They also reference public statements by European officials as well as the U.S. intelligence community declaring that “Russia and its government corporations are funding a covert anti-fracking campaign to suppress the widespread adoption of fracking in Europe and the U.S.—all in an effort to safeguard the influence of the Russian oil and gas sector.” ....

      In their letter, the congressmen request a federal investigation into the funding of major environmental groups, including the Sierra Club Foundation, League of Conservation Voters Education Fund, and Natural Resources Defense Council, who have all allegedly received Russian money to finance their anti-fracking crusades.

      The investigation would seek to find out whether “foreign entities working to influence U.S. policy are in violation of federal statutes pertaining to foreign governments or those lobbying on behalf of domestic and foreign interests,” the letter states.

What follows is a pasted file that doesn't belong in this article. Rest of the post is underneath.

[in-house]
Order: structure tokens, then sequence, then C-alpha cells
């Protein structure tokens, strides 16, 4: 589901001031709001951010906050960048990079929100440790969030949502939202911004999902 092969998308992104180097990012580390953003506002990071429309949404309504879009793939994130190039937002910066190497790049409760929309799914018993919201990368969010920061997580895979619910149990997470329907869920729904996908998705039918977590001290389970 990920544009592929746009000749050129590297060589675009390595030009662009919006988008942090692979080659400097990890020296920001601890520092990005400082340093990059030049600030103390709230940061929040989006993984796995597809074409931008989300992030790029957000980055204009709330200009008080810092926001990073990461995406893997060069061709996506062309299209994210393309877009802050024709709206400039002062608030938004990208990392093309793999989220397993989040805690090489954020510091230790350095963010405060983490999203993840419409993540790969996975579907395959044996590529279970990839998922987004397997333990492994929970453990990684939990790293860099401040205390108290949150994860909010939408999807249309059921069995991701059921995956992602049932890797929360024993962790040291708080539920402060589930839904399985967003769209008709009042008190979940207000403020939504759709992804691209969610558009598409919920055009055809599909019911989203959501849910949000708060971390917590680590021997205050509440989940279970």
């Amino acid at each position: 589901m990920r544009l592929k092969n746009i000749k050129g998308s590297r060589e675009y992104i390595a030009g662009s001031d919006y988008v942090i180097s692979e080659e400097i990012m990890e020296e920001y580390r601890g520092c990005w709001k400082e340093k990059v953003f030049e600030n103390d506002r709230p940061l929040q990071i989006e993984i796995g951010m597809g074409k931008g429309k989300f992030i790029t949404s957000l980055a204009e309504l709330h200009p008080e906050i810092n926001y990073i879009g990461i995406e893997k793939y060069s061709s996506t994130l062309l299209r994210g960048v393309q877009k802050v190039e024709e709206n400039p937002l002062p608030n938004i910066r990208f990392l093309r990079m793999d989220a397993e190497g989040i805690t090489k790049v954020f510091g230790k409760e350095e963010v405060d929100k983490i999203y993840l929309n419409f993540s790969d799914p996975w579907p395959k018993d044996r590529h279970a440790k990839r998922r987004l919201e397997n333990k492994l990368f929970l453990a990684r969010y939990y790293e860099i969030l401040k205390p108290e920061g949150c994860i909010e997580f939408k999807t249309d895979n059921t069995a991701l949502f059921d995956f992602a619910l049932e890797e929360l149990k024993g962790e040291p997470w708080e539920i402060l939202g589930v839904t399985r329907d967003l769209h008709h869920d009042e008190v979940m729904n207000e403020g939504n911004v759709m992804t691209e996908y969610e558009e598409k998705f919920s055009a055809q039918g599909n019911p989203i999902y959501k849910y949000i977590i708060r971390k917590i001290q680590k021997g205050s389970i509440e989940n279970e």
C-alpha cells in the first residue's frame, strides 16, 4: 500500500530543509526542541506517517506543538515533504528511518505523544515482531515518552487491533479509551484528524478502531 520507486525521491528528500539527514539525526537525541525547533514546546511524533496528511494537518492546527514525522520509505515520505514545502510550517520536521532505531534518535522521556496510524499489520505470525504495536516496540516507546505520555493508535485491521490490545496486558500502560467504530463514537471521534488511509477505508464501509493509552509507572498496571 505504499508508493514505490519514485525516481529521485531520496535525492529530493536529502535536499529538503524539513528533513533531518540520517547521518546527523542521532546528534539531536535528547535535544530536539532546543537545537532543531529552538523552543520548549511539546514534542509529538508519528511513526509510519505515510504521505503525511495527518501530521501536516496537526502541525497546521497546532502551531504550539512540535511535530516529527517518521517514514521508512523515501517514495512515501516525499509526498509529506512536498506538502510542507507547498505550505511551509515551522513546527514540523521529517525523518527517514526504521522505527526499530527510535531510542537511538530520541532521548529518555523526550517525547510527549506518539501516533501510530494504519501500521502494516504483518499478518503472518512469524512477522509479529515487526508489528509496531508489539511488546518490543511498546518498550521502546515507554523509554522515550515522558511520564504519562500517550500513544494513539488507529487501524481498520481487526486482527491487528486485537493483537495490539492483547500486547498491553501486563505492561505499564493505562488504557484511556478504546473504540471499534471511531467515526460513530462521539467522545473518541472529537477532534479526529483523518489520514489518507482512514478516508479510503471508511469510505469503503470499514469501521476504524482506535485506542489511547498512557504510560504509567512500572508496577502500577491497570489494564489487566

In a press release accompanying the publication of the letter, Congressman Smith declared: “If you connect the dots, it is clear that Russia is funding U.S. environmental groups in an effort to suppress our domestic oil and gas industry, specifically hydraulic fracking.”

      He said that the Russians have established an elaborate scheme that funnels money through shell companies in Bermuda, which “may violate federal law and certainly distorts the U.S. energy market.”

      “The American people deserve to know the truth and I am confident Secretary Mnuchin will investigate the allegations,” he said.

    9. For a 3rd world country, Russia certainly knows how to play the game.

  2. And here's a very insightful article, not specifically about sanctions, but on the "intelligence" that the John McCains and Nancy Pelosis of the world are using to justify the sanctions against Russia.

    Brennan's, Clapper's and Comey's "Intelligence Community Consesus" on Russia's interference in the election sounds entirely too much like this:

    "[T]he intelligence and facts were being fixed around the policy."

    --- Throwing a Curveball at ‘Intelligence Community Consensus’ on Russia:
    Definitive assessment was not what it proclaimed to be. ---

    1. Thanks. Folks who said intel agencies were above politics were so full of crap...I was part of Air Force intel agency years ago and saw politics on a daily basis....